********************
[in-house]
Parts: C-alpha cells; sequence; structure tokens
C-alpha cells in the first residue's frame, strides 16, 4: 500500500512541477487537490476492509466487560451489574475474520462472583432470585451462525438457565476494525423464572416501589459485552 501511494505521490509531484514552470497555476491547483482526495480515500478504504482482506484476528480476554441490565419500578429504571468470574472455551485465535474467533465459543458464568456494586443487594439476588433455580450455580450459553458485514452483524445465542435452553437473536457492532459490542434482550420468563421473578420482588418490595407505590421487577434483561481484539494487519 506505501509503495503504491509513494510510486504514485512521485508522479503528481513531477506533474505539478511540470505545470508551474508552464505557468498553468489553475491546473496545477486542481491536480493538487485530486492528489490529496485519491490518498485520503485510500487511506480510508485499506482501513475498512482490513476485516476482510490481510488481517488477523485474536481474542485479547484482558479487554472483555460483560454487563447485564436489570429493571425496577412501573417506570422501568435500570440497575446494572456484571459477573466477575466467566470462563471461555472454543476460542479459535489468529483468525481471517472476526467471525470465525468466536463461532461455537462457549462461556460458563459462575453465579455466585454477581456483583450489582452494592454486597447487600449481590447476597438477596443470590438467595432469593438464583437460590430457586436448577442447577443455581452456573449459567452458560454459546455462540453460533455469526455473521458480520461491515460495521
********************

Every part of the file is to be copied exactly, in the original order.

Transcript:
[in-house]
Parts: C-alpha cells; sequence; structure tokens
C-alpha cells in the first residue's frame, strides 16, 4: 500500500512541477487537490476492509466487560451489574475474520462472583432470585451462525438457565476494525423464572416501589459485552 501511494505521490509531484514552470497555476491547483482526495480515500478504504482482506484476528480476554441490565419500578429504571468470574472455551485465535474467533465459543458464568456494586443487594439476588433455580450455580450459553458485514452483524445465542435452553437473536457492532459490542434482550420468563421473578420482588418490595407505590421487577434483561481484539494487519 506505501509503495503504491509513494510510486504514485512521485508522479503528481513531477506533474505539478511540470505545470508551474508552464505557468498553468489553475491546473496545477486542481491536480493538487485530486492528489490529496485519491490518498485520503485510500487511506480510508485499506482501513475498512482490513476485516476482510490481510488481517488477523485474536481474542485479547484482558479487554472483555460483560454487563447485564436489570429493571425496577412501573417506570422501568435500570440497575446494572456484571459477573466477575466467566470462563471461555472454543476460542479459535489468529483468525481471517472476526467471525470465525468466536463461532461455537462457549462461556460458563459462575453465579455466585454477581456483583450489582452494592454486597447487600449481590447476597438477596443470590438467595432469593438464583437460590430457586436448577442447577443455581452456573449459567452458560454459546455462540453460533455469526455473521458480520461491515460495521